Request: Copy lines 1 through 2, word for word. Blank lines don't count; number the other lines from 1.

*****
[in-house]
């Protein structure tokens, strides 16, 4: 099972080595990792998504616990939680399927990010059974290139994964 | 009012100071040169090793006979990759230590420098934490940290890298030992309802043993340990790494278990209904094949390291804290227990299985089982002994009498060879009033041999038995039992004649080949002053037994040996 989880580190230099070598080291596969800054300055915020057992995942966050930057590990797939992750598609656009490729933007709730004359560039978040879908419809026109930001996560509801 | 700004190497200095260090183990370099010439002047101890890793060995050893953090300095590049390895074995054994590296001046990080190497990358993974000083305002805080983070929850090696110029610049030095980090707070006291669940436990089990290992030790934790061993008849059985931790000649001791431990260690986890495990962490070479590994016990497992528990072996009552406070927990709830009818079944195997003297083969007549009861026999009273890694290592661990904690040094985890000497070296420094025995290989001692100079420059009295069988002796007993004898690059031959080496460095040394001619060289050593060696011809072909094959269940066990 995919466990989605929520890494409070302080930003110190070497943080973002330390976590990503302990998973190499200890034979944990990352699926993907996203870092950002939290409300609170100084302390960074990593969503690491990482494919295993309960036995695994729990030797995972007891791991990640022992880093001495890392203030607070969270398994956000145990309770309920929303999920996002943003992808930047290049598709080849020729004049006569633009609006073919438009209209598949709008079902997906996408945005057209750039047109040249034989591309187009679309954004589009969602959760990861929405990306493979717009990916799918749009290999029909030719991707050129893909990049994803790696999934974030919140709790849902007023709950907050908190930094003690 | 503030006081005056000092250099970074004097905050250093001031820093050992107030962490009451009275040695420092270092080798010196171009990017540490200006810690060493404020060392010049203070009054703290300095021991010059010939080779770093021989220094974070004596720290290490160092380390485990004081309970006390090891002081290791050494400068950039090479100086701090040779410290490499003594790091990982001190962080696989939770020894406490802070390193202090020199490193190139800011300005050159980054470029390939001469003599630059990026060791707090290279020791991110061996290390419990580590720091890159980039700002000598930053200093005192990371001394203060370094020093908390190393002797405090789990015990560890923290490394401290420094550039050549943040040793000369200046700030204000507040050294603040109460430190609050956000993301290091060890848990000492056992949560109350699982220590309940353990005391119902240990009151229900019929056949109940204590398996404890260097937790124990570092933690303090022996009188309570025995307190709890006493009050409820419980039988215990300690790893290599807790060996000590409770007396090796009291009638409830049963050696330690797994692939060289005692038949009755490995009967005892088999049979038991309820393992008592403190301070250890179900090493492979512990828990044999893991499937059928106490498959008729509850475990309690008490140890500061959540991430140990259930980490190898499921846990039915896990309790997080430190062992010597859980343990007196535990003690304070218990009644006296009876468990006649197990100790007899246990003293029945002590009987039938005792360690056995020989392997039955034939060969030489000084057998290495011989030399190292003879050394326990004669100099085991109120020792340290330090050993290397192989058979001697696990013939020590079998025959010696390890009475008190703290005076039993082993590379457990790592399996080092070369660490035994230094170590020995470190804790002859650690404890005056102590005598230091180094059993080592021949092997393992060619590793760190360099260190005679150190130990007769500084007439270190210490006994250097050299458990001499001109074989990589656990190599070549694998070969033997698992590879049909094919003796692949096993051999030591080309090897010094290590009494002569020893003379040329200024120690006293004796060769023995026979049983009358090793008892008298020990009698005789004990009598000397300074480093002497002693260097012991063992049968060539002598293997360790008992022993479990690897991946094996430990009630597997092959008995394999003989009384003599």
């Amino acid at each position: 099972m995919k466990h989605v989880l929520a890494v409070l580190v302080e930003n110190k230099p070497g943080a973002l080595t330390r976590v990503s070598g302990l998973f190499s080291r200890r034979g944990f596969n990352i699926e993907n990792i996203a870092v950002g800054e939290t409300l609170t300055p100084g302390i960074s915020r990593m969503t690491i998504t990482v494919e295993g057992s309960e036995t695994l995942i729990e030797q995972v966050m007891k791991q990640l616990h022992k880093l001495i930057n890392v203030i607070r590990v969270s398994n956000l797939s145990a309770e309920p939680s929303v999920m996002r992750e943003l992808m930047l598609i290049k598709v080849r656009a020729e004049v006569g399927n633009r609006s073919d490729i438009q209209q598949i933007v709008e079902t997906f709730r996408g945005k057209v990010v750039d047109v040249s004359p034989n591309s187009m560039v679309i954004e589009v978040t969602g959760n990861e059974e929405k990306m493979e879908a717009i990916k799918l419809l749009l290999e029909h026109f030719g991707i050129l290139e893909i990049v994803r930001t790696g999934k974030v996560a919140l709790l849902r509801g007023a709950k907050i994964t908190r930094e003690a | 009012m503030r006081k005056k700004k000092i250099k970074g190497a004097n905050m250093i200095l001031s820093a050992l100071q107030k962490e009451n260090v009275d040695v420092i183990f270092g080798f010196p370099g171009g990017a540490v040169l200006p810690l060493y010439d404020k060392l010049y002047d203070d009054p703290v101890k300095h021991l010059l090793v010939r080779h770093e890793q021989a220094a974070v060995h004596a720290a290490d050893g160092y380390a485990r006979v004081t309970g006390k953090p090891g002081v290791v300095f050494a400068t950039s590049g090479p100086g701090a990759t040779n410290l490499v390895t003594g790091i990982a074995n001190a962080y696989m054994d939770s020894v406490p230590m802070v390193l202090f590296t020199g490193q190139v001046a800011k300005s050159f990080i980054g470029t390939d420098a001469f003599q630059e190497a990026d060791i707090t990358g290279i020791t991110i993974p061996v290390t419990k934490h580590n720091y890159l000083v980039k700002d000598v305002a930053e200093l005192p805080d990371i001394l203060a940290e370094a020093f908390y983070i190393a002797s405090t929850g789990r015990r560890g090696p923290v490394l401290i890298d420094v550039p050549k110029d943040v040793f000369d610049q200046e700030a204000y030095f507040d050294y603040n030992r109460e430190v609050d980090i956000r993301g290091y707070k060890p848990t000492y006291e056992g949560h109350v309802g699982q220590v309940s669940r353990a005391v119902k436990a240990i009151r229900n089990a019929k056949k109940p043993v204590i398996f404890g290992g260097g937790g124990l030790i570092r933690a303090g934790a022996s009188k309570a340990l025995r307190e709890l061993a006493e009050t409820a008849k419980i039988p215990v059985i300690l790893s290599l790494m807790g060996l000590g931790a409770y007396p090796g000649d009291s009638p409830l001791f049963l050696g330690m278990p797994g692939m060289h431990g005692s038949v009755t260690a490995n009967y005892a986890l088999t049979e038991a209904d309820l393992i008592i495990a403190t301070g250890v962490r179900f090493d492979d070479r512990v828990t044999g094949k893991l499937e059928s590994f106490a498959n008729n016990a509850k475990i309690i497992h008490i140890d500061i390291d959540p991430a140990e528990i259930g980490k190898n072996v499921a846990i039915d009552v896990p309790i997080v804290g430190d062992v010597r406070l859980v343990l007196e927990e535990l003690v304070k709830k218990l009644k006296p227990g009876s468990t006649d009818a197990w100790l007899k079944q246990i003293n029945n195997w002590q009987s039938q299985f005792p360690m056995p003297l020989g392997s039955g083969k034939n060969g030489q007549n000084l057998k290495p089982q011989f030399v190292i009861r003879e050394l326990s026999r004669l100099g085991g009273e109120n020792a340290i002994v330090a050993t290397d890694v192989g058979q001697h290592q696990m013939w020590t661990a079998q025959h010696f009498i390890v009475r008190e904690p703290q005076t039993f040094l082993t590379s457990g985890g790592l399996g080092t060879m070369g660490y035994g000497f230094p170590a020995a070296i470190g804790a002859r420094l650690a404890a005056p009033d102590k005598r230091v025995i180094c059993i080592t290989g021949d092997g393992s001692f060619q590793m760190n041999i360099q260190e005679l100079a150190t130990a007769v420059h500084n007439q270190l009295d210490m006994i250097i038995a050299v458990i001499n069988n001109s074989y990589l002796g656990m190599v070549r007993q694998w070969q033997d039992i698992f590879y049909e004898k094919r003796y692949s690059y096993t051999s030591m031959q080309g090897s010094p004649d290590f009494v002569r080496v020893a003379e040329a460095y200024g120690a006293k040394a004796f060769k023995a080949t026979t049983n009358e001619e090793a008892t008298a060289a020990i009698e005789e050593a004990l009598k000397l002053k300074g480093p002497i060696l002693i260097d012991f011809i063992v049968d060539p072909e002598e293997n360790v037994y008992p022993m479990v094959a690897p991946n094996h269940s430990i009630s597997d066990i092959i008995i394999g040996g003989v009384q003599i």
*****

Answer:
[in-house]
């Protein structure tokens, strides 16, 4: 099972080595990792998504616990939680399927990010059974290139994964 | 009012100071040169090793006979990759230590420098934490940290890298030992309802043993340990790494278990209904094949390291804290227990299985089982002994009498060879009033041999038995039992004649080949002053037994040996 989880580190230099070598080291596969800054300055915020057992995942966050930057590990797939992750598609656009490729933007709730004359560039978040879908419809026109930001996560509801 | 700004190497200095260090183990370099010439002047101890890793060995050893953090300095590049390895074995054994590296001046990080190497990358993974000083305002805080983070929850090696110029610049030095980090707070006291669940436990089990290992030790934790061993008849059985931790000649001791431990260690986890495990962490070479590994016990497992528990072996009552406070927990709830009818079944195997003297083969007549009861026999009273890694290592661990904690040094985890000497070296420094025995290989001692100079420059009295069988002796007993004898690059031959080496460095040394001619060289050593060696011809072909094959269940066990 995919466990989605929520890494409070302080930003110190070497943080973002330390976590990503302990998973190499200890034979944990990352699926993907996203870092950002939290409300609170100084302390960074990593969503690491990482494919295993309960036995695994729990030797995972007891791991990640022992880093001495890392203030607070969270398994956000145990309770309920929303999920996002943003992808930047290049598709080849020729004049006569633009609006073919438009209209598949709008079902997906996408945005057209750039047109040249034989591309187009679309954004589009969602959760990861929405990306493979717009990916799918749009290999029909030719991707050129893909990049994803790696999934974030919140709790849902007023709950907050908190930094003690 | 503030006081005056000092250099970074004097905050250093001031820093050992107030962490009451009275040695420092270092080798010196171009990017540490200006810690060493404020060392010049203070009054703290300095021991010059010939080779770093021989220094974070004596720290290490160092380390485990004081309970006390090891002081290791050494400068950039090479100086701090040779410290490499003594790091990982001190962080696989939770020894406490802070390193202090020199490193190139800011300005050159980054470029390939001469003599630059990026060791707090290279020791991110061996290390419990580590720091890159980039700002000598930053200093005192990371001394203060370094020093908390190393002797405090789990015990560890923290490394401290420094550039050549943040040793000369200046700030204000507040050294603040109460430190609050956000993301290091060890848990000492056992949560109350699982220590309940353990005391119902240990009151229900019929056949109940204590398996404890260097937790124990570092933690303090022996009188309570025995307190709890006493009050409820419980039988215990300690790893290599807790060996000590409770007396090796009291009638409830049963050696330690797994692939060289005692038949009755490995009967005892088999049979038991309820393992008592403190301070250890179900090493492979512990828990044999893991499937059928106490498959008729509850475990309690008490140890500061959540991430140990259930980490190898499921846990039915896990309790997080430190062992010597859980343990007196535990003690304070218990009644006296009876468990006649197990100790007899246990003293029945002590009987039938005792360690056995020989392997039955034939060969030489000084057998290495011989030399190292003879050394326990004669100099085991109120020792340290330090050993290397192989058979001697696990013939020590079998025959010696390890009475008190703290005076039993082993590379457990790592399996080092070369660490035994230094170590020995470190804790002859650690404890005056102590005598230091180094059993080592021949092997393992060619590793760190360099260190005679150190130990007769500084007439270190210490006994250097050299458990001499001109074989990589656990190599070549694998070969033997698992590879049909094919003796692949096993051999030591080309090897010094290590009494002569020893003379040329200024120690006293004796060769023995026979049983009358090793008892008298020990009698005789004990009598000397300074480093002497002693260097012991063992049968060539002598293997360790008992022993479990690897991946094996430990009630597997092959008995394999003989009384003599």